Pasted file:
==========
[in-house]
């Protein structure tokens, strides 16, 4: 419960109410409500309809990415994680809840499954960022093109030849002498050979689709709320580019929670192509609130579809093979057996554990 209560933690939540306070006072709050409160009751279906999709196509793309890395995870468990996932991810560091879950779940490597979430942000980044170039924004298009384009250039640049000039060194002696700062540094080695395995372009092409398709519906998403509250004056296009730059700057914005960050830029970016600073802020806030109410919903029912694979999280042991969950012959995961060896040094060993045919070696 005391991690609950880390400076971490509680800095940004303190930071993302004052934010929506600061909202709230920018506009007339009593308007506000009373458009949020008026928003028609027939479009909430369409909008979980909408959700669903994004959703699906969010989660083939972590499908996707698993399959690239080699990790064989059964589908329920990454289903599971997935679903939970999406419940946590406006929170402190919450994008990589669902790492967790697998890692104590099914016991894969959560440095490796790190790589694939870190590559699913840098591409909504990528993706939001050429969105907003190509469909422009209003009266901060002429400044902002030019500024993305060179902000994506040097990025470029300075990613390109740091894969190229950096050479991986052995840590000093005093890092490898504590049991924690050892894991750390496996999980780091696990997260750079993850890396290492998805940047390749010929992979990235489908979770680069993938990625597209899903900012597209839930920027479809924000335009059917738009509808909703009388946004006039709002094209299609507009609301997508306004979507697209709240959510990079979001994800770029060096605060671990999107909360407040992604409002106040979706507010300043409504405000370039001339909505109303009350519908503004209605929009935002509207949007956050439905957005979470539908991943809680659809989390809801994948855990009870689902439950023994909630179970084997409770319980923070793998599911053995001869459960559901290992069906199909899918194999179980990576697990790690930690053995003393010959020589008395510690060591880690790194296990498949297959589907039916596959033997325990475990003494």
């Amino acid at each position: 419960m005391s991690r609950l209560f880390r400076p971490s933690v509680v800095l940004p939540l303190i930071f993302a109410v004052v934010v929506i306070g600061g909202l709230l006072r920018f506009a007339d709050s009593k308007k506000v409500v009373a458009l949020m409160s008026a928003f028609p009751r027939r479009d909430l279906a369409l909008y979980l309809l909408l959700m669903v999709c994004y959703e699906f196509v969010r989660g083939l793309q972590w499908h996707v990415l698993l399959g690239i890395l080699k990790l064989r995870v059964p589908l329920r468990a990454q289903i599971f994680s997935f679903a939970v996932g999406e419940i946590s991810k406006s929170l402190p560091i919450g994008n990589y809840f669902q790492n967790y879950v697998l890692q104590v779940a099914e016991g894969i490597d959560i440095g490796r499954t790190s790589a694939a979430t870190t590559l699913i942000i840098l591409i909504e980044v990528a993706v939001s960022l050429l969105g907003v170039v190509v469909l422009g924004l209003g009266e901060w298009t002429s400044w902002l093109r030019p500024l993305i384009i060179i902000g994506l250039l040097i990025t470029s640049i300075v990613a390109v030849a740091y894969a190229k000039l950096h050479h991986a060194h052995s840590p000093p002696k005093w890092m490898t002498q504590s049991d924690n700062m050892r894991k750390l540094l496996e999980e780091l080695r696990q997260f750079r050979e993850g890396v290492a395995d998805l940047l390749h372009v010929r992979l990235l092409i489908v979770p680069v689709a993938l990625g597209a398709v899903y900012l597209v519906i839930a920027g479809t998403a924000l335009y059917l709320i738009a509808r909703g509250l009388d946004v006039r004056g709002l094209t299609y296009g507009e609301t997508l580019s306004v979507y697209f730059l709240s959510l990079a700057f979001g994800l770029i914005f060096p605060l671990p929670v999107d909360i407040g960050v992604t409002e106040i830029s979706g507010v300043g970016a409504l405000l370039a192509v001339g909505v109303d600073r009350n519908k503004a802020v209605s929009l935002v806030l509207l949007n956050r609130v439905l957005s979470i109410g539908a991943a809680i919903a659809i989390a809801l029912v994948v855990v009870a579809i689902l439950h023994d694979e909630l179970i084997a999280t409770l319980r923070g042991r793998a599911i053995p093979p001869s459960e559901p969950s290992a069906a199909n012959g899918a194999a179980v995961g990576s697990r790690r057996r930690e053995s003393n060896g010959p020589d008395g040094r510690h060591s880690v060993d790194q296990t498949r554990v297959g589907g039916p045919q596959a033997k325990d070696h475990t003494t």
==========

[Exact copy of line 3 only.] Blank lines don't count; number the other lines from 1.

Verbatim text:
């Amino acid at each position: 419960m005391s991690r609950l209560f880390r400076p971490s933690v509680v800095l940004p939540l303190i930071f993302a109410v004052v934010v929506i306070g600061g909202l709230l006072r920018f506009a007339d709050s009593k308007k506000v409500v009373a458009l949020m409160s008026a928003f028609p009751r027939r479009d909430l279906a369409l909008y979980l309809l909408l959700m669903v999709c994004y959703e699906f196509v969010r989660g083939l793309q972590w499908h996707v990415l698993l399959g690239i890395l080699k990790l064989r995870v059964p589908l329920r468990a990454q289903i599971f994680s997935f679903a939970v996932g999406e419940i946590s991810k406006s929170l402190p560091i919450g994008n990589y809840f669902q790492n967790y879950v697998l890692q104590v779940a099914e016991g894969i490597d959560i440095g490796r499954t790190s790589a694939a979430t870190t590559l699913i942000i840098l591409i909504e980044v990528a993706v939001s960022l050429l969105g907003v170039v190509v469909l422009g924004l209003g009266e901060w298009t002429s400044w902002l093109r030019p500024l993305i384009i060179i902000g994506l250039l040097i990025t470029s640049i300075v990613a390109v030849a740091y894969a190229k000039l950096h050479h991986a060194h052995s840590p000093p002696k005093w890092m490898t002498q504590s049991d924690n700062m050892r894991k750390l540094l496996e999980e780091l080695r696990q997260f750079r050979e993850g890396v290492a395995d998805l940047l390749h372009v010929r992979l990235l092409i489908v979770p680069v689709a993938l990625g597209a398709v899903y900012l597209v519906i839930a920027g479809t998403a924000l335009y059917l709320i738009a509808r909703g509250l009388d946004v006039r004056g709002l094209t299609y296009g507009e609301t997508l580019s306004v979507y697209f730059l709240s959510l990079a700057f979001g994800l770029i914005f060096p605060l671990p929670v999107d909360i407040g960050v992604t409002e106040i830029s979706g507010v300043g970016a409504l405000l370039a192509v001339g909505v109303d600073r009350n519908k503004a802020v209605s929009l935002v806030l509207l949007n956050r609130v439905l957005s979470i109410g539908a991943a809680i919903a659809i989390a809801l029912v994948v855990v009870a579809i689902l439950h023994d694979e909630l179970i084997a999280t409770l319980r923070g042991r793998a599911i053995p093979p001869s459960e559901p969950s290992a069906a199909n012959g899918a194999a179980v995961g990576s697990r790690r057996r930690e053995s003393n060896g010959p020589d008395g040094r510690h060591s880690v060993d790194q296990t498949r554990v297959g589907g039916p045919q596959a033997k325990d070696h475990t003494t």